I was particularly impressed by a presentation at RILA by Aldo, the Canadian footwear brand, and its vendor Celect that talked about using real time inventory and machine learning to create a spoke-based online order fulfillment system – fulfillment from stores.  By the end of 2019, Aldo plans to fulfill all of its online orders from stores.  They identify stores that have too much inventory of particular items and fulfill online orders from those stores.  It’s a decentralized model that is highly dependent on accurate real-time inventory views, well trained employees, and stores that feel compensated for their efforts.

 

The advantages of fulfilling stores are clear:  Stores become more productive, inventory turns faster, and packages have to travel shorter distances to reach the consumer, which opens up opportunities for cheaper shipping, faster delivery, or both. 

 

The challenges, though, are significant: Inventory has to be accurate, store employees need to be able to balance serving customers in store while keeping on top of their online order fulfillment responsibilities.  Fulfilling an order or two a day will be easily managed. It gets hard when stores need to fulfill dozens of orders a day.  Retailers will need to invest in tools that will allow online orders to be packed as efficiently as possible in a relatively small space. I don’t believe that a store can be as efficient as a mechanized fulfillment center on a unit basis.  The hope is that improved inventory leverage and proximity to the consumer can make up for the loss in efficiency per order.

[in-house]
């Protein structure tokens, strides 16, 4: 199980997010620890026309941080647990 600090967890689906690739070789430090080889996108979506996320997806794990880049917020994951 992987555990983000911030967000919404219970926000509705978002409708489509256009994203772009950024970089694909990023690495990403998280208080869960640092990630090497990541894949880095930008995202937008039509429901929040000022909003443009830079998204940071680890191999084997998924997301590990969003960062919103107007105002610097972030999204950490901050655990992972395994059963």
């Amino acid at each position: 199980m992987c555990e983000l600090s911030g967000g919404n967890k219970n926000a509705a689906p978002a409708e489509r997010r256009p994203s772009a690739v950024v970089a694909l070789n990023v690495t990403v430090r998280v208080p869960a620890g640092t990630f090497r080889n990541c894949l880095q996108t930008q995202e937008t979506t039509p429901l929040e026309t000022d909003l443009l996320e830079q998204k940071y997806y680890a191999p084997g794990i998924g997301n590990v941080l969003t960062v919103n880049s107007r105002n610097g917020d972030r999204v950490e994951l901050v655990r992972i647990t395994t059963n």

For another example, look at the chart below, which tracks Rakuten Intelligence data on the average distance travelled by packages shipped by Target.com.  We can see that as Target was transitioning to shipping more orders from stores, the average package distance travelled dropped from 799 miles to 322 miles.

It is not clear that locally sourced inventory is the future of e-commerce logistics. Automation is making centralized fulfillment centers more efficient, but shipping costs for retailers are only going up and consumers expect free shipping (92 percent of online orders in 2018 had free shipping, up slightly from 2017).  I don’t believe that there will be a single fulfillment model that will dominate in the future.  The most successful Operations heads will employ a wide array of tricks, but I do believe that all retailers with stores will come to embrace the idea of distributed fulfillment in some capacity.  

 

Sometimes the best innovations aren’t of the technological variety